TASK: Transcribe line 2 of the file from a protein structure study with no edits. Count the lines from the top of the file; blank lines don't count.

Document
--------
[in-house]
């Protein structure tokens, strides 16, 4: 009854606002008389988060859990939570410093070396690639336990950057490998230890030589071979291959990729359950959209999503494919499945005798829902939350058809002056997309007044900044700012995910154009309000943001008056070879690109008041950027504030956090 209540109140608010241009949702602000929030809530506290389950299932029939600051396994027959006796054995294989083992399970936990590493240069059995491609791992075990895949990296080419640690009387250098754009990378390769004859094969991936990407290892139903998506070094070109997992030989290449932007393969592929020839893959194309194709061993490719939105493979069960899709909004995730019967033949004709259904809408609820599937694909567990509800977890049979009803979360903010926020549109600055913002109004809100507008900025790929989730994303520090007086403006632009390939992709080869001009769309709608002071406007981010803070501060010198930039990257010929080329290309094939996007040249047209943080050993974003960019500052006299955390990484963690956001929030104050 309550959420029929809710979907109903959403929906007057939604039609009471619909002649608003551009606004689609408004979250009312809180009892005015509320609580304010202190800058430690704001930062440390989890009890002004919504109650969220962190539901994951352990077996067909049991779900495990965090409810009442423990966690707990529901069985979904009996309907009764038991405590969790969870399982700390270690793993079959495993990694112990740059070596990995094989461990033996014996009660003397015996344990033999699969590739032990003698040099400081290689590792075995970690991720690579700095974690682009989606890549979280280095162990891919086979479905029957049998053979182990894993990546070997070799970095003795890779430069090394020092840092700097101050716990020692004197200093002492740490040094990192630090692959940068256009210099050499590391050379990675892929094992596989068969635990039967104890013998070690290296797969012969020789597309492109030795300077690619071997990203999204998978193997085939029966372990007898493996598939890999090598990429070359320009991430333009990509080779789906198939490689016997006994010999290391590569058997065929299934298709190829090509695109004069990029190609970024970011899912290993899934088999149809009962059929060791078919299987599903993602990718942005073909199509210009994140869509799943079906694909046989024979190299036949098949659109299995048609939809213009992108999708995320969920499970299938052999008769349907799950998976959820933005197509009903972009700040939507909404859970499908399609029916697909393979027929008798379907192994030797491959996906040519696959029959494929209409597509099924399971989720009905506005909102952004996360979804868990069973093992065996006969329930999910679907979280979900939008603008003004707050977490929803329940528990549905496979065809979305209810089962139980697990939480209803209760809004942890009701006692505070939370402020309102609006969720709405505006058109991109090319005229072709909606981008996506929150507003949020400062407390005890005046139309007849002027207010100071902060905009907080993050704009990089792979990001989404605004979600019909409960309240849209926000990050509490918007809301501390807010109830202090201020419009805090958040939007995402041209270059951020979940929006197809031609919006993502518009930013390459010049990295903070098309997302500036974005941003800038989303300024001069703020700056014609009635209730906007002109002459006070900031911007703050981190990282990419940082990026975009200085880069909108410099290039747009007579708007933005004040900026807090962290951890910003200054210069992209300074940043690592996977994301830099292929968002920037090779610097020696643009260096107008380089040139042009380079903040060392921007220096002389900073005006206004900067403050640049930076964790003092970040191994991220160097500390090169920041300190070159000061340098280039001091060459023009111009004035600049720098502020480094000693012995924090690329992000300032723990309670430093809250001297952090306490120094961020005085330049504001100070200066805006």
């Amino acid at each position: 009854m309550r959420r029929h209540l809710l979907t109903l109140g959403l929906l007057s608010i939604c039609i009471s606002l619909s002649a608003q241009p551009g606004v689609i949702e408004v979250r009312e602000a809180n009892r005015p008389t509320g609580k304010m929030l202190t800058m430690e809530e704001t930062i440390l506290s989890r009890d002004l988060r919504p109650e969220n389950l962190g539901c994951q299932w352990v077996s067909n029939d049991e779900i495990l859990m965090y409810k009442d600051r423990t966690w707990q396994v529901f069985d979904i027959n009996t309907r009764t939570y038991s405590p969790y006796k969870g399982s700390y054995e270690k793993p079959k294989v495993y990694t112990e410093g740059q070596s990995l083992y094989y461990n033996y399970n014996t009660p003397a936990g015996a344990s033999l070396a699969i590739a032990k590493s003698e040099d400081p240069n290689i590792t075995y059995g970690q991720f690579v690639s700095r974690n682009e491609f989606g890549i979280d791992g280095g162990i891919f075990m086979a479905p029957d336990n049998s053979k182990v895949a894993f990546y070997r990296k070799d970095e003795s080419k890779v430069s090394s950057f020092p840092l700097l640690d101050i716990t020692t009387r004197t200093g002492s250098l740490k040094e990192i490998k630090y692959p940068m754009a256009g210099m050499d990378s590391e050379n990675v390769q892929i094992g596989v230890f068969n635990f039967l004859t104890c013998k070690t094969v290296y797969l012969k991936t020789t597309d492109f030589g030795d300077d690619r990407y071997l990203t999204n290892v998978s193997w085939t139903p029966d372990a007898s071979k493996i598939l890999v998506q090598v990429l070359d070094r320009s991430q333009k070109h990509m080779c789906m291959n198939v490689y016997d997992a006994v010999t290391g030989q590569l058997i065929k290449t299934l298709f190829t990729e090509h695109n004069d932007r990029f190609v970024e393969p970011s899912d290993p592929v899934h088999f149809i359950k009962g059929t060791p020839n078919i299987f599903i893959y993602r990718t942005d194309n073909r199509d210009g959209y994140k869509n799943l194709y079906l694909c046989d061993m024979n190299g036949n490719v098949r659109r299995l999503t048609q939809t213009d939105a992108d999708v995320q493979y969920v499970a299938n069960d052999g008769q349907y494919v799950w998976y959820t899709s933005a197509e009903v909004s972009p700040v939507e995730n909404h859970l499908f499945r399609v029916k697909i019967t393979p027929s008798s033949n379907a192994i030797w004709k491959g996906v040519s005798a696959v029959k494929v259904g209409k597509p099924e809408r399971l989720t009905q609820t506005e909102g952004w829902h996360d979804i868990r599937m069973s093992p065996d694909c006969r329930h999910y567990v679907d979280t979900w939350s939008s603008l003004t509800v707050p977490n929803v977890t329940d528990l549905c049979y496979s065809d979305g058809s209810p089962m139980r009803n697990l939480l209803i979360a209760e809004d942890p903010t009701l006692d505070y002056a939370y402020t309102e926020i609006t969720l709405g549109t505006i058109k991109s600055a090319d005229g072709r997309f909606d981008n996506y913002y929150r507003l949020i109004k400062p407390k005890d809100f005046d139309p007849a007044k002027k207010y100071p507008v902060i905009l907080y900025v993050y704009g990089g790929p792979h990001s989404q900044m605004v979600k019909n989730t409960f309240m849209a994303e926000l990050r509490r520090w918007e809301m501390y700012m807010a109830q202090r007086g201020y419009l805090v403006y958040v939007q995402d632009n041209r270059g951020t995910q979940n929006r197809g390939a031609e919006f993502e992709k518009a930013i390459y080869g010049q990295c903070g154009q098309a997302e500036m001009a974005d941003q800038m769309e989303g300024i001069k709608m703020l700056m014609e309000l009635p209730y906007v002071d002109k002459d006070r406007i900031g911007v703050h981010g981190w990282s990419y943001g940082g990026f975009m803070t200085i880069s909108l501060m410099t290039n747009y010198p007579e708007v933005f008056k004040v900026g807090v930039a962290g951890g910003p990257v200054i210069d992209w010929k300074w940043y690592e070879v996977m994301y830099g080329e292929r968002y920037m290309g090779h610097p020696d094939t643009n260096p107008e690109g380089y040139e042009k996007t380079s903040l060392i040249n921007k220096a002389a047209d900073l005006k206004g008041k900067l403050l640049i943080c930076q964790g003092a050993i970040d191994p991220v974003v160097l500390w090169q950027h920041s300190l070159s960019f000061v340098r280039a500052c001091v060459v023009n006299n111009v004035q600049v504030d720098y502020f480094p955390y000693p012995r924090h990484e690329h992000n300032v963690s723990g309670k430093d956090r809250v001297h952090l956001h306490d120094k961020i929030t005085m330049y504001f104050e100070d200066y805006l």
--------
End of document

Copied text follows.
């Protein structure tokens, strides 16, 4: 009854606002008389988060859990939570410093070396690639336990950057490998230890030589071979291959990729359950959209999503494919499945005798829902939350058809002056997309007044900044700012995910154009309000943001008056070879690109008041950027504030956090 209540109140608010241009949702602000929030809530506290389950299932029939600051396994027959006796054995294989083992399970936990590493240069059995491609791992075990895949990296080419640690009387250098754009990378390769004859094969991936990407290892139903998506070094070109997992030989290449932007393969592929020839893959194309194709061993490719939105493979069960899709909004995730019967033949004709259904809408609820599937694909567990509800977890049979009803979360903010926020549109600055913002109004809100507008900025790929989730994303520090007086403006632009390939992709080869001009769309709608002071406007981010803070501060010198930039990257010929080329290309094939996007040249047209943080050993974003960019500052006299955390990484963690956001929030104050 309550959420029929809710979907109903959403929906007057939604039609009471619909002649608003551009606004689609408004979250009312809180009892005015509320609580304010202190800058430690704001930062440390989890009890002004919504109650969220962190539901994951352990077996067909049991779900495990965090409810009442423990966690707990529901069985979904009996309907009764038991405590969790969870399982700390270690793993079959495993990694112990740059070596990995094989461990033996014996009660003397015996344990033999699969590739032990003698040099400081290689590792075995970690991720690579700095974690682009989606890549979280280095162990891919086979479905029957049998053979182990894993990546070997070799970095003795890779430069090394020092840092700097101050716990020692004197200093002492740490040094990192630090692959940068256009210099050499590391050379990675892929094992596989068969635990039967104890013998070690290296797969012969020789597309492109030795300077690619071997990203999204998978193997085939029966372990007898493996598939890999090598990429070359320009991430333009990509080779789906198939490689016997006994010999290391590569058997065929299934298709190829090509695109004069990029190609970024970011899912290993899934088999149809009962059929060791078919299987599903993602990718942005073909199509210009994140869509799943079906694909046989024979190299036949098949659109299995048609939809213009992108999708995320969920499970299938052999008769349907799950998976959820933005197509009903972009700040939507909404859970499908399609029916697909393979027929008798379907192994030797491959996906040519696959029959494929209409597509099924399971989720009905506005909102952004996360979804868990069973093992065996006969329930999910679907979280979900939008603008003004707050977490929803329940528990549905496979065809979305209810089962139980697990939480209803209760809004942890009701006692505070939370402020309102609006969720709405505006058109991109090319005229072709909606981008996506929150507003949020400062407390005890005046139309007849002027207010100071902060905009907080993050704009990089792979990001989404605004979600019909409960309240849209926000990050509490918007809301501390807010109830202090201020419009805090958040939007995402041209270059951020979940929006197809031609919006993502518009930013390459010049990295903070098309997302500036974005941003800038989303300024001069703020700056014609009635209730906007002109002459006070900031911007703050981190990282990419940082990026975009200085880069909108410099290039747009007579708007933005004040900026807090962290951890910003200054210069992209300074940043690592996977994301830099292929968002920037090779610097020696643009260096107008380089040139042009380079903040060392921007220096002389900073005006206004900067403050640049930076964790003092970040191994991220160097500390090169920041300190070159000061340098280039001091060459023009111009004035600049720098502020480094000693012995924090690329992000300032723990309670430093809250001297952090306490120094961020005085330049504001100070200066805006």